Harry Glorikian: Yeah, you know, and it’s funny because I just I really I’m not sure that I guess I don’t fully appreciate their full data of what’s going into this from how they’re defining this. Right. Because I’m talking to dozens of companies and they are implementing generative AI healthcare approaches or other AI approaches for that matter. Not to say it’s just generative, but really changing how they’re doing. Customer service, inventory management, you know, all sorts of things that are changing, how many employees they need, how fast they can get something done, their profitability. Et cetera. I mean, I’m not sure all of that is being baked into the dot or where the dot is. But from the other standpoint, you’re right. I saw ten generative AI companies. First question, are they really generative AI healthcare companies?  

Lana Feng: Are they really AI companies? Right. We used to be, yeah. It’s like maybe less than 10% are true AI companies. 

Harry Glorikian: Yeah. I mean, you know, are they real AI companies too? Are they a chat bot? I mean, we’ve been doing that for a long time. Okay? It’s gotten easier and it’s gotten better. But if it’s just going to spit out what I could have found anyway, it’s not really generating from the ground up. I mean, the number of companies that are truly building the scaffolding to truly do this, I think is astounding. The number is really small. Right. 

Lana Feng: Exactly. And the impact the potential impact is huge. So I want to make a comment. I don’t really know how they come up with the cycle. Right. It’s like it’s all opaque to us, right? Because it’s not, because it’s independent. We just did vendor briefing and then it came up with it. So I think I’m, I’m, I’m agreeing with you in that hype cycle maybe is kind of misused, right? If you look at this as maturation cycle, then it makes more sense, right? 

Harry Glorikian: Yeah. I think the impact of this is going to, because I’m like, I participate in a chat group of like, 1000 global CEOs. Right, and I’m watching what they’re doing, how they’re implementing it. A lot of you know, there’s a saying, oh, I’ll use the nice phrase, which is “fool around and find out” as opposed to what we usually say. But yeah. People are really digging into like, how do I take this and apply it and really streamline something in my company and I don’t think they’ve realized like. How impactful this is going to be. Like if you’re not using it, you’re toast, I think in the competitive dynamics, from what I can see.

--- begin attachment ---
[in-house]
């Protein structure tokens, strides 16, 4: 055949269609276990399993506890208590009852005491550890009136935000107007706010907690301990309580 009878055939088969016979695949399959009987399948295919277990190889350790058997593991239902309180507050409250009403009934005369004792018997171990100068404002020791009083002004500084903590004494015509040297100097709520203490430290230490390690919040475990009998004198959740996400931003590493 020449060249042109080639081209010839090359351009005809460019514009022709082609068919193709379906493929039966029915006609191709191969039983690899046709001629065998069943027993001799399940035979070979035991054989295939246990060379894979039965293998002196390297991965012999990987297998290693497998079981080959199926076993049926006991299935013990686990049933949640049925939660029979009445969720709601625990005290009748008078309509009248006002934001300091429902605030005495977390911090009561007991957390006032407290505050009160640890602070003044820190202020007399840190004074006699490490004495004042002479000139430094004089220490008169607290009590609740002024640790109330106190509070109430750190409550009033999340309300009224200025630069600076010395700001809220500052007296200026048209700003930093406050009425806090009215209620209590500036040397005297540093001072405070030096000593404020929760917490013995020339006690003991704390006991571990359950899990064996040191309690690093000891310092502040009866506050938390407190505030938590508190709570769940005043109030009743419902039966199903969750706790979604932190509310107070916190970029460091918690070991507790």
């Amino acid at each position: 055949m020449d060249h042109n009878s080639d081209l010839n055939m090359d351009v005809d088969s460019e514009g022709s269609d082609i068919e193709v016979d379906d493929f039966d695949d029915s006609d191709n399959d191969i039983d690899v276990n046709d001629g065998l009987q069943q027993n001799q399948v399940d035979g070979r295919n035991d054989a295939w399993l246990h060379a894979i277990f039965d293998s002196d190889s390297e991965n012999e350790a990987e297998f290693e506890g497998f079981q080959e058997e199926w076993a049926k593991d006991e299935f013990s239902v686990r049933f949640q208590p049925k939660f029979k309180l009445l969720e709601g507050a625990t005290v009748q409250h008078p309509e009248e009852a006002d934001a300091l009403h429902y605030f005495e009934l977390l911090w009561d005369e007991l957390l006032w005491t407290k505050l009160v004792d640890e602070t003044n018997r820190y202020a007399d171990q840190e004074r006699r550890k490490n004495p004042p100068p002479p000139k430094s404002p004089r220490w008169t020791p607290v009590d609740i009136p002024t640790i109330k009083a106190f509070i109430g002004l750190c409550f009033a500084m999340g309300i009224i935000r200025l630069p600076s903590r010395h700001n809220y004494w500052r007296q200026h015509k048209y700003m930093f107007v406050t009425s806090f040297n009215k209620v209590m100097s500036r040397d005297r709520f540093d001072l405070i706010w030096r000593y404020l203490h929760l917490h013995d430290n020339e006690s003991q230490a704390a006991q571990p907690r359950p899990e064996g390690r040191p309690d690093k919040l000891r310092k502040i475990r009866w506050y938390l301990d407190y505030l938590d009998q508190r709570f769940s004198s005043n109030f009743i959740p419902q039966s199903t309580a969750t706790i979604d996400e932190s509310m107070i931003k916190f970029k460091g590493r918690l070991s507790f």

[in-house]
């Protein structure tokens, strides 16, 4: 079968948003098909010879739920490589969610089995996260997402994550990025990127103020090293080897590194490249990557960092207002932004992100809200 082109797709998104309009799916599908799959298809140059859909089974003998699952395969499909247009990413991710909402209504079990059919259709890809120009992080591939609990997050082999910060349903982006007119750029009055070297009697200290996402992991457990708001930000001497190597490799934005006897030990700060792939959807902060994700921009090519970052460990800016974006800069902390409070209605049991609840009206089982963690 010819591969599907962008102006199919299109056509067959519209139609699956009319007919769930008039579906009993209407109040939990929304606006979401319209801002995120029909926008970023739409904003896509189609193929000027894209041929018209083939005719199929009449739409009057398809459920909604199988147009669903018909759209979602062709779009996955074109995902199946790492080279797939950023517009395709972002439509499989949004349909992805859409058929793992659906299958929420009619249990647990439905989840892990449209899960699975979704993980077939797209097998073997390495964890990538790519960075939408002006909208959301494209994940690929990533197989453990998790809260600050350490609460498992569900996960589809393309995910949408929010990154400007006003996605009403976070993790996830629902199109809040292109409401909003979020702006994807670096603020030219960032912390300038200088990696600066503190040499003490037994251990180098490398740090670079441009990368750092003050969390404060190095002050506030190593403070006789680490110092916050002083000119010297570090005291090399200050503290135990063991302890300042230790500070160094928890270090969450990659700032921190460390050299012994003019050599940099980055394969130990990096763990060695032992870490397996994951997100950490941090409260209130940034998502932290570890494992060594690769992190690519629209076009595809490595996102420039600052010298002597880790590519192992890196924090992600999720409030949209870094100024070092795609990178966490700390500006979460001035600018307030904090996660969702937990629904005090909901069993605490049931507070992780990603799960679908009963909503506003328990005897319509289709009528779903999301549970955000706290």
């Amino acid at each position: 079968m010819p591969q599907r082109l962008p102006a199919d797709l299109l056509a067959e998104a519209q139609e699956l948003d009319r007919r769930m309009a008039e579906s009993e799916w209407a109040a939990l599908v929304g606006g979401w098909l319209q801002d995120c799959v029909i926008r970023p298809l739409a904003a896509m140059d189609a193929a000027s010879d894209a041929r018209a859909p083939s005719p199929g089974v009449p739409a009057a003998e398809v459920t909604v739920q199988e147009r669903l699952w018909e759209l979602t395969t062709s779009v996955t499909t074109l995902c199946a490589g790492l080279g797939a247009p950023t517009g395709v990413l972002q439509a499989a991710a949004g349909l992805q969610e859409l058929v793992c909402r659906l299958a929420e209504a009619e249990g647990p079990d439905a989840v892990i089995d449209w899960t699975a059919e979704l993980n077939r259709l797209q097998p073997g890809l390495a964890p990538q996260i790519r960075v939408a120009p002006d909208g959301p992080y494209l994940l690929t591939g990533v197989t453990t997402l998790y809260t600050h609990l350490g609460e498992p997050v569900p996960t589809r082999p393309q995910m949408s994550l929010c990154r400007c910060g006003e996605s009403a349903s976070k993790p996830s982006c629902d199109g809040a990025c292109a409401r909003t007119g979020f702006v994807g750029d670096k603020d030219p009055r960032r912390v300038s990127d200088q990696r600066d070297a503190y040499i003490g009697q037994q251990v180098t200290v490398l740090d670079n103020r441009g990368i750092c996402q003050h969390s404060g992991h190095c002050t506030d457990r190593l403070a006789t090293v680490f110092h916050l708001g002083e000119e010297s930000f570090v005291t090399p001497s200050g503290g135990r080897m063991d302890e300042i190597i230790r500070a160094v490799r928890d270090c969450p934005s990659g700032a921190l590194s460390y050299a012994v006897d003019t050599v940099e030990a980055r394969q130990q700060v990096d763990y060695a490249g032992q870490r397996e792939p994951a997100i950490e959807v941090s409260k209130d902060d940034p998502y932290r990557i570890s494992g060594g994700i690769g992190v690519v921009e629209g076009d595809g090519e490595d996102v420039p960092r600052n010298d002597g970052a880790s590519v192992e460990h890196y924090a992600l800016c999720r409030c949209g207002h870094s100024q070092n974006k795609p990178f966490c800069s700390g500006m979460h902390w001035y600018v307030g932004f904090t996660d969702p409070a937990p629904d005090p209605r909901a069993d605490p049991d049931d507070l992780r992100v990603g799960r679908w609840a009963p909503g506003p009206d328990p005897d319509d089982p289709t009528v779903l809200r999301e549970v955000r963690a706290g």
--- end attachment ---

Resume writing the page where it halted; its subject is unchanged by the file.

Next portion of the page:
Lana Feng: Absolutely. Absolutely. 

So I always I tell people like, you know, it’s that age old thing of like if the doctor using AI is going to outperform the doctor, that’s not the lawyer that is going to outperform the. It’s the same thing. And companies that are using it are going to outperform or be more profitable than the ones that are not. Um, so what does success look like for Huma? You know, do you see a world where every drug discovery and development company subscribes to your platform. I mean, what do you guys envision as, um, okay, short of anybody paying billions of dollars for it, let’s assume that is the that is the ultimate success. But how do you define success? 

Lana Feng: So on the sort of the mission level, right. Our mission has always been can we accelerate creation of new medicine? Right. So any kind of contribution we can make, as you know, right, even just 30 days earlier is a huge in terms of, you know, treating more patients in terms of, you know, upsides from the company perspective. Right. On the revenue financial bottom line perspective. So what we see is this being able to rapidly not only kind of increase adoption for existing use cases on the platform and also creating new AI use cases in healthcare, our hope is to create a, we call it generative AI operating system, right? Kind of linking these. And we also now started offering APIs to clients, particularly some of these globals that are building their own solutions. Now we can be part of their solution, right? And also we can make like IT and data science folks heroes because they can build really amazing stuff on top of this, right? That’s kind of our our goal because we hope that, you know, a rising tide raises all boats, right? Because we actually have folks who really like we don’t mind our competitors working with you, right? Being able to kind of, um, kind of really help in terms of, you know, this bringing new medicine to market faster. 

Lana Feng: And and the other thing I want to say is really, you know, can we use this copilot concept, right, it’s really, alone is not going to, you know, help help us achieve that goal. Is it really the copilot concept is AI plus experts. I totally agree with you, AI is not going to replace you. It’s the people who use AI who will replace you. Right. I think there is fear within these companies, of course, generative AI going to replace me, Right. It’s but then if like us, we’re in the trenches, right? It’s just the start. It’s the way we are using AI in healthcare that matters. Humans are going to be the starting point and the end point even just ChatGPT right. The better questions you ask, the better answers you get, right? So that’s the human that’s the human brain piece. And so, you know, if I were the expert, I would not be too worried.